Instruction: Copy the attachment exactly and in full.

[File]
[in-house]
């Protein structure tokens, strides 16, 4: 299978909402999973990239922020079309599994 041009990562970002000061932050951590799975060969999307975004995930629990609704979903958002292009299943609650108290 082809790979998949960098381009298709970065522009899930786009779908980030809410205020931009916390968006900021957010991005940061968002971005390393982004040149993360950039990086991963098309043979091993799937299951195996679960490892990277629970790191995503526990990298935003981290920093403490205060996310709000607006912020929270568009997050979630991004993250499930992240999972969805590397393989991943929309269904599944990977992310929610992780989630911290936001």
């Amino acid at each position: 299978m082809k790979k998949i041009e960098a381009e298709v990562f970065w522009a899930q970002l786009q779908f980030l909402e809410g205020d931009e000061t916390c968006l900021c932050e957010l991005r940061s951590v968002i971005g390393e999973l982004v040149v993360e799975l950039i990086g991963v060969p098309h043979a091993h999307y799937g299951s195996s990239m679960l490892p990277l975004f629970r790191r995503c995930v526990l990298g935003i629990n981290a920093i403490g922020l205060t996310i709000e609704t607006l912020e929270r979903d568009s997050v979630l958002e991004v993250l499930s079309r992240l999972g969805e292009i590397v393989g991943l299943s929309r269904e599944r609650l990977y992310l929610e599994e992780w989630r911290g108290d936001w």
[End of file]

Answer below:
[in-house]
């Protein structure tokens, strides 16, 4: 299978909402999973990239922020079309599994 041009990562970002000061932050951590799975060969999307975004995930629990609704979903958002292009299943609650108290 082809790979998949960098381009298709970065522009899930786009779908980030809410205020931009916390968006900021957010991005940061968002971005390393982004040149993360950039990086991963098309043979091993799937299951195996679960490892990277629970790191995503526990990298935003981290920093403490205060996310709000607006912020929270568009997050979630991004993250499930992240999972969805590397393989991943929309269904599944990977992310929610992780989630911290936001």
């Amino acid at each position: 299978m082809k790979k998949i041009e960098a381009e298709v990562f970065w522009a899930q970002l786009q779908f980030l909402e809410g205020d931009e000061t916390c968006l900021c932050e957010l991005r940061s951590v968002i971005g390393e999973l982004v040149v993360e799975l950039i990086g991963v060969p098309h043979a091993h999307y799937g299951s195996s990239m679960l490892p990277l975004f629970r790191r995503c995930v526990l990298g935003i629990n981290a920093i403490g922020l205060t996310i709000e609704t607006l912020e929270r979903d568009s997050v979630l958002e991004v993250l499930s079309r992240l999972g969805e292009i590397v393989g991943l299943s929309r269904e599944r609650l990977y992310l929610e599994e992780w989630r911290g108290d936001w």